Sunday, December 4, 2022


Folk Musical Instruments


Harmonium : Originally it does not belong to India but the Harmonium is now commonly seen at all cultural performances. It is used by Swangis and Bhajmis in Haryana as an accompanying instrument.

Rhythm comes naturally to man since everything in creation  moves to it. Percussion instrument keep the rhythm  of a dancer, singer or an instrumental player intact.

Dhol : This is a two-sided drum, played by two small wooden sticks. A barrel-shaped wooden drum is covered with skin on both sides. There are numerous varieties of this instrument. It is used on the occasions of marriage, festivals wrestling matches and dance-performances.

Dholak : This is a smaller version of Dhol, mostly used by the Ahirs of Gurgaon district.

Daph : This is a one sided drum and serves as accompaniment of dances particularly Dhamal dance which is popular in Mahedargarh district. It is very simple in construction  consisting of an open circular frame with only one side covered  with skin. It can be played either by hands or with small sticks. It is also used on festive occasions.

Khanjari : This is a small variety of Daph  with the only difference that the Ghungrus (bells) are fixed around it. It is generally used in a solo dance performance.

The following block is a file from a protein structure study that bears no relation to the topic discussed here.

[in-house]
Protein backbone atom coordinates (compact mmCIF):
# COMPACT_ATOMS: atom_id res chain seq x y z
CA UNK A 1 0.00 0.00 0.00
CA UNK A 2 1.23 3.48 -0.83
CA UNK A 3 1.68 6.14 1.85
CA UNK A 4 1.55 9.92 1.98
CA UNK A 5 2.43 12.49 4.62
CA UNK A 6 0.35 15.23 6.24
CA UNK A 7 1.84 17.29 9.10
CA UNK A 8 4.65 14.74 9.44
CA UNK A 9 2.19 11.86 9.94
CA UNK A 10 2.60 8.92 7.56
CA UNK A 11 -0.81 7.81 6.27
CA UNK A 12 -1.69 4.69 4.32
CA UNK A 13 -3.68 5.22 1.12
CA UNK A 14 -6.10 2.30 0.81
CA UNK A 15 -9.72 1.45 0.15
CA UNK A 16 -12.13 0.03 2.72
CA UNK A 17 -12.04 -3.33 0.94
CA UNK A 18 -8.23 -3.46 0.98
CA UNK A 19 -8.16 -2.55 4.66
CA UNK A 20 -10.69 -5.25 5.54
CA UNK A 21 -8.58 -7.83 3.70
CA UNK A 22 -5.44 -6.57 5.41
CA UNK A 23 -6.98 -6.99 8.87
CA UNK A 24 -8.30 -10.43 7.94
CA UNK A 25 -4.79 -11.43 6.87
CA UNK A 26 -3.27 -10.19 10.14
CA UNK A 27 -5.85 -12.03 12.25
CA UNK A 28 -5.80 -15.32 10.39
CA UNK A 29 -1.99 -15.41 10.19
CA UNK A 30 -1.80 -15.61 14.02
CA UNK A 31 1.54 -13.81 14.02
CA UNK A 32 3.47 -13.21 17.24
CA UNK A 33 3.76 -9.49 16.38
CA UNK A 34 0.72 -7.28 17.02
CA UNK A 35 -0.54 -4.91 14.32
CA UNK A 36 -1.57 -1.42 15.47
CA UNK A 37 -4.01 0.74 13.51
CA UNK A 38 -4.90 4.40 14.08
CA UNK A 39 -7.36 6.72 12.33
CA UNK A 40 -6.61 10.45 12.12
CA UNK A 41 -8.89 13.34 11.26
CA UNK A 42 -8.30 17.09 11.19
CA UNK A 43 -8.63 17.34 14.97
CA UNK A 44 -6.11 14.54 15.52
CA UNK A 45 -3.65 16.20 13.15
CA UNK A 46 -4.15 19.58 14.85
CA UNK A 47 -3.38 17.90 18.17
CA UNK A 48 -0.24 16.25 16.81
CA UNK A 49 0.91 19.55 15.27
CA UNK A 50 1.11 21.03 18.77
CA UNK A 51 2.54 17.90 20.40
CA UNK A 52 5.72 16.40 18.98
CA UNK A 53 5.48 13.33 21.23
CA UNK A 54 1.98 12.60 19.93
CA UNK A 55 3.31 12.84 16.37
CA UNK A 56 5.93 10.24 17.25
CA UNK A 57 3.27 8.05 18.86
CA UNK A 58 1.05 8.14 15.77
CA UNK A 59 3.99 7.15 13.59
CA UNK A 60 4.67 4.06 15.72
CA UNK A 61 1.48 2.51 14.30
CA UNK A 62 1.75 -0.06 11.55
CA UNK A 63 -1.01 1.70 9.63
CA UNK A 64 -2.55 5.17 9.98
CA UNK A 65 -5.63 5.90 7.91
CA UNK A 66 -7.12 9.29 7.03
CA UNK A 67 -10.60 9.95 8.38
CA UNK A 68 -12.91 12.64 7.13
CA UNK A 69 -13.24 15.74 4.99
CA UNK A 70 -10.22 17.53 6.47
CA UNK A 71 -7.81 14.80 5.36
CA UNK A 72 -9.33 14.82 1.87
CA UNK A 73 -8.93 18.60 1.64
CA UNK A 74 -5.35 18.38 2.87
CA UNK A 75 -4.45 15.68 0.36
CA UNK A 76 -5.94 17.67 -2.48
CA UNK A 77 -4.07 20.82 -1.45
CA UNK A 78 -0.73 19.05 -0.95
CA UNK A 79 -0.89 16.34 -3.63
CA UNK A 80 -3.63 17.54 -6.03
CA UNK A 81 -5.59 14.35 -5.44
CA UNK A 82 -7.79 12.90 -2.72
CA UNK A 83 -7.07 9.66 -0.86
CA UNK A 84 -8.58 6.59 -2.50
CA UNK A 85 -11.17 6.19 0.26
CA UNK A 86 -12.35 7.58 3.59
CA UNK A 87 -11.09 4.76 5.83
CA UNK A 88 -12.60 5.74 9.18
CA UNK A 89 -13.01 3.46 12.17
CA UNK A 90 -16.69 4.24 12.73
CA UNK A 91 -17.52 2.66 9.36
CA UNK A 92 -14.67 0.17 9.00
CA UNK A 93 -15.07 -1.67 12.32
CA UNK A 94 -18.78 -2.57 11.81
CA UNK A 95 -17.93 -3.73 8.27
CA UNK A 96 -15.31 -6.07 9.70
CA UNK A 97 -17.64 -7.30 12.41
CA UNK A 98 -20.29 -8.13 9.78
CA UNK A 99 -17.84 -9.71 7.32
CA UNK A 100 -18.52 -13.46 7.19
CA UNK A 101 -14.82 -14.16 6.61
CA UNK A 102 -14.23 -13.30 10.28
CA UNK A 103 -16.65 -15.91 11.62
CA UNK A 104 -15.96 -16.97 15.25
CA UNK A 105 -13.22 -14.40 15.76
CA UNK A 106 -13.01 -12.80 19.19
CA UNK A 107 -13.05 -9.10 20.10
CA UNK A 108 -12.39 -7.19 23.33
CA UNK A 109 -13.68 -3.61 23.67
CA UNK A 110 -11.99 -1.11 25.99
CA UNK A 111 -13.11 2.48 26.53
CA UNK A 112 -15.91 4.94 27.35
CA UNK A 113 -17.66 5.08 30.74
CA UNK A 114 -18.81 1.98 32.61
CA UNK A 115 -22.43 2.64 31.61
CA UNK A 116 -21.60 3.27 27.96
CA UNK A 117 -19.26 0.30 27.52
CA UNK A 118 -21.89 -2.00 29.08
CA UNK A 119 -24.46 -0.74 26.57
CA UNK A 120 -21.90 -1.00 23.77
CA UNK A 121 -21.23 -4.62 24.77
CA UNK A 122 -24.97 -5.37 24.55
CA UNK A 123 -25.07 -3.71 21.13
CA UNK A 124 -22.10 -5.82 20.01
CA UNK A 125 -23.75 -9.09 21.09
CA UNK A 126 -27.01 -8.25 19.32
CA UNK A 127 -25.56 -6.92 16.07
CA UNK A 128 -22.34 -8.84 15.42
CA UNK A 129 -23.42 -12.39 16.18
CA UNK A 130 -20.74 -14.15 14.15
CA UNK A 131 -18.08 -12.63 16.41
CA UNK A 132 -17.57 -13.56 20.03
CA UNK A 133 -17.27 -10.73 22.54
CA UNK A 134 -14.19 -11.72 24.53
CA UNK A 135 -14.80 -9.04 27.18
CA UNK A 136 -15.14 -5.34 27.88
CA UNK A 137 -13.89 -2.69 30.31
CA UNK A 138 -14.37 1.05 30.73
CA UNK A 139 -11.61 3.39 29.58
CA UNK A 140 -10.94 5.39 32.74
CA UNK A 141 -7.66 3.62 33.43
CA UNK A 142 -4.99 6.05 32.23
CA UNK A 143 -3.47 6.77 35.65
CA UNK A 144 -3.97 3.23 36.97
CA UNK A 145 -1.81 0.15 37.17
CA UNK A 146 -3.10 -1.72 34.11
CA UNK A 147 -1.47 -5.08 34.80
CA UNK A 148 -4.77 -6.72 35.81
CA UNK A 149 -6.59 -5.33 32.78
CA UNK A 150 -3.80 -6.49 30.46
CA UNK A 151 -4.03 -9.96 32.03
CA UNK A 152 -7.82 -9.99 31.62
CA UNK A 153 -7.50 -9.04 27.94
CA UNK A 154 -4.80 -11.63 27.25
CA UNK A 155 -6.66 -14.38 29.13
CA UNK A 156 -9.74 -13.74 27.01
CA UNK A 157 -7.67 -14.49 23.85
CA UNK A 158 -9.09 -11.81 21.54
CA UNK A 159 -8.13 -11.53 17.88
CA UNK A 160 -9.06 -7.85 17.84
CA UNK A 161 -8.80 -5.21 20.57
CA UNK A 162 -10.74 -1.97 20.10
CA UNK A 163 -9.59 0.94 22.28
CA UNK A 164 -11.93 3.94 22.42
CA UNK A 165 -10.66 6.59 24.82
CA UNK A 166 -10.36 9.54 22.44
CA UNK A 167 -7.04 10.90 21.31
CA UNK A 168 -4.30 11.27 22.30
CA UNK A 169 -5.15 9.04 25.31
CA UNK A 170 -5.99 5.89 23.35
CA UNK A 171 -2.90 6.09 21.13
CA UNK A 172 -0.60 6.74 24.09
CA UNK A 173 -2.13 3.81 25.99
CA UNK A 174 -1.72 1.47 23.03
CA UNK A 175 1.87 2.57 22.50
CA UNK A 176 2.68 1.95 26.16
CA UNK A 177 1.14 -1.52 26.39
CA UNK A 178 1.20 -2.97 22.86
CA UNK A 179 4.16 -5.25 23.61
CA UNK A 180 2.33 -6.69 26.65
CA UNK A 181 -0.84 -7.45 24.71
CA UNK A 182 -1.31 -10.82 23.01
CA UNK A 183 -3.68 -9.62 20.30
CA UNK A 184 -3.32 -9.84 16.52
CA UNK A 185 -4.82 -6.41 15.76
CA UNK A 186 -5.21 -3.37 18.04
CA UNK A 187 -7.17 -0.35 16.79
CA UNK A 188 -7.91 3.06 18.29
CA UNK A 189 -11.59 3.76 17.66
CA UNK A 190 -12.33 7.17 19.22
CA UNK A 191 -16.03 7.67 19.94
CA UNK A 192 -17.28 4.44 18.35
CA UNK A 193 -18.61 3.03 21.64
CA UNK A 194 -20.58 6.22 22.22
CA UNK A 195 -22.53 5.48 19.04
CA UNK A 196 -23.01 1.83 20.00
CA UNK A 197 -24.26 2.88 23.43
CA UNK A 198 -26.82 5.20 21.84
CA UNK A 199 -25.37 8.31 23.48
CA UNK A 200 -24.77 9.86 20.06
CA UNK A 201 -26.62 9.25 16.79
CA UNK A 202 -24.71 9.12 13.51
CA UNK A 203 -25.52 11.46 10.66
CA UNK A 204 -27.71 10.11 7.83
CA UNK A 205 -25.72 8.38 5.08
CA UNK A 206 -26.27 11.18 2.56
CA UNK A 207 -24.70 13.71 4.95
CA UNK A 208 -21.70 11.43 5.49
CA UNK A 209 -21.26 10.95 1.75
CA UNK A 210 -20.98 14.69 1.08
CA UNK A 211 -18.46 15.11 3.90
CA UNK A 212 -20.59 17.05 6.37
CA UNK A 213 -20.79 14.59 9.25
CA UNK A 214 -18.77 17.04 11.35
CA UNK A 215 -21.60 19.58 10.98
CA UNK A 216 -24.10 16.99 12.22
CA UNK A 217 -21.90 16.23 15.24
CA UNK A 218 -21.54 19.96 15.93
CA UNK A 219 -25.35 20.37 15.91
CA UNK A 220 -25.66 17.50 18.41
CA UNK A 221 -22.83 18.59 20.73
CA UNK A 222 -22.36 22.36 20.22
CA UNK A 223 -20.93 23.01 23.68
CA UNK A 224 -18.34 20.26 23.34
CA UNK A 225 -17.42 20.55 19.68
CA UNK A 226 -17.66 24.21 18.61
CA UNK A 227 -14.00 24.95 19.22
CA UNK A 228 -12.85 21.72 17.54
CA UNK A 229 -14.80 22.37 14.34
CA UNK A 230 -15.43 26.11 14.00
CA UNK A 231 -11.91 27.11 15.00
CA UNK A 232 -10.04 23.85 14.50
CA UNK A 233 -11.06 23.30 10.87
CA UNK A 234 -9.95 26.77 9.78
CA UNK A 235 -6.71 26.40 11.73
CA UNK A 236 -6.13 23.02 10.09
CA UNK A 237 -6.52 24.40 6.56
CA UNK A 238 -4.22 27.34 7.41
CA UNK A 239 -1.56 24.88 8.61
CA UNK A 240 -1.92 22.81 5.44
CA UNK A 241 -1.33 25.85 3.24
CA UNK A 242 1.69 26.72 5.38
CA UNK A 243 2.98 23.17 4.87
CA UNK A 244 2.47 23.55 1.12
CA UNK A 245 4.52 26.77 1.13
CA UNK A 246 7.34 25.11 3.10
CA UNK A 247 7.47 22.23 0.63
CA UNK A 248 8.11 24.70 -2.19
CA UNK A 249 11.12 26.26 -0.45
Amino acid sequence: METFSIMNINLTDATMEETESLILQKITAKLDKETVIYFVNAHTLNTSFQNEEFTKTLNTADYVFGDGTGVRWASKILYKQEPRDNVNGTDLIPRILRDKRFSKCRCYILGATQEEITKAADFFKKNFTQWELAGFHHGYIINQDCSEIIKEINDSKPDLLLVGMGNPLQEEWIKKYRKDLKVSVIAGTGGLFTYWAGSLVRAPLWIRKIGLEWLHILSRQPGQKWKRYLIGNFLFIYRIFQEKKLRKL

Damru : This is a very small drum, shaped like an hourglass. It is an attribute to Lord Shiva who is said to have played it during his Tandava  Nritya. It is used as an accompaniment  for devotional and ritualistic folk music especially in Gugga dance. It is also associated with Magic shows by Jugglers.

Deru : It is a bigger version of Damru but serves the same purpose.

Nagara (Naqqara ) : This is also a side drum but heavy and large in size and rests on the ground while playing. Its body is made of copper. It is played with two large sticks. It is a relic of feudal times when state announcements were made with the beat of the Nagara.

Taasha : This is a one sided earthen instrument played by two small sticks. It is used on ceremonial occasions and some times also on the occasion of dance performances.

Jhil : This is a smaller version of Nagara and is played with small sticks. It is also played on the left side of the Nagara. It is really a part of Nagara  like a pair of Tabla. 

Ghara : This earthen pitcher is the cheapest instrument played on different occasions to keep only the rhythm.

Cymbals : These are two big round pieces of bronze which produce metallic sound during a dance and other occasions.

Bells : These are used generally in temples during aaratis, kirtans and other devotional performances.

Ghungrus : These are worn by dancers around his or her ankles to give force and effect to the dance. It also helps in producing the rhythm.

Khartal : These are small Ghungrus fixed on two small wooden pieces and are struck together to keep the rhythm according to the tempo of other instruments.

Manjira : This is a pair of metallic cymbals used for producing rhythm. It produces a pleasant sound and is used mostly as accompaniment to devotional music and more frequently during dance performances. It is also used by Jogis  of 'Naath Parampara' during their prayers.